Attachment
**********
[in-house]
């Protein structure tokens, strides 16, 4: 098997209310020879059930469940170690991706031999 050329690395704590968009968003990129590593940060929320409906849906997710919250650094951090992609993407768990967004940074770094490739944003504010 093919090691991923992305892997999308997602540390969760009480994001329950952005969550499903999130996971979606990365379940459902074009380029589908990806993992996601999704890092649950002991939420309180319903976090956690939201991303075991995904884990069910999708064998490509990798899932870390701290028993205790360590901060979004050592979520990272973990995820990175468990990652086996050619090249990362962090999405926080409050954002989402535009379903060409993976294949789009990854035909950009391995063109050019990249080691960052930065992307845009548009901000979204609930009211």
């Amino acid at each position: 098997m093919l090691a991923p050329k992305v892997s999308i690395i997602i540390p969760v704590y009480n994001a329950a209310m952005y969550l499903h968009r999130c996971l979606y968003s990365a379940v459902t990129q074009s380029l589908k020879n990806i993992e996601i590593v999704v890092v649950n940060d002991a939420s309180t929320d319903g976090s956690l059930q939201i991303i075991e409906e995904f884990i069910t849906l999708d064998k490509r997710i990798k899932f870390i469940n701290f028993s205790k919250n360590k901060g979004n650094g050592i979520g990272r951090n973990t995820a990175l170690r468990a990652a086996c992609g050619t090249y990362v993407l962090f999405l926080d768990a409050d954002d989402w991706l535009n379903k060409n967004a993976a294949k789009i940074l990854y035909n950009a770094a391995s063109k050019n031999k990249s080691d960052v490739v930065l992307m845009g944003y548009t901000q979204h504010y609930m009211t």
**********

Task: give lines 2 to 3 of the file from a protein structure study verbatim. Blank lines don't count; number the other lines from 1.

């Protein structure tokens, strides 16, 4: 098997209310020879059930469940170690991706031999 050329690395704590968009968003990129590593940060929320409906849906997710919250650094951090992609993407768990967004940074770094490739944003504010 093919090691991923992305892997999308997602540390969760009480994001329950952005969550499903999130996971979606990365379940459902074009380029589908990806993992996601999704890092649950002991939420309180319903976090956690939201991303075991995904884990069910999708064998490509990798899932870390701290028993205790360590901060979004050592979520990272973990995820990175468990990652086996050619090249990362962090999405926080409050954002989402535009379903060409993976294949789009990854035909950009391995063109050019990249080691960052930065992307845009548009901000979204609930009211």
């Amino acid at each position: 098997m093919l090691a991923p050329k992305v892997s999308i690395i997602i540390p969760v704590y009480n994001a329950a209310m952005y969550l499903h968009r999130c996971l979606y968003s990365a379940v459902t990129q074009s380029l589908k020879n990806i993992e996601i590593v999704v890092v649950n940060d002991a939420s309180t929320d319903g976090s956690l059930q939201i991303i075991e409906e995904f884990i069910t849906l999708d064998k490509r997710i990798k899932f870390i469940n701290f028993s205790k919250n360590k901060g979004n650094g050592i979520g990272r951090n973990t995820a990175l170690r468990a990652a086996c992609g050619t090249y990362v993407l962090f999405l926080d768990a409050d954002d989402w991706l535009n379903k060409n967004a993976a294949k789009i940074l990854y035909n950009a770094a391995s063109k050019n031999k990249s080691d960052v490739v930065l992307m845009g944003y548009t901000q979204h504010y609930m009211t």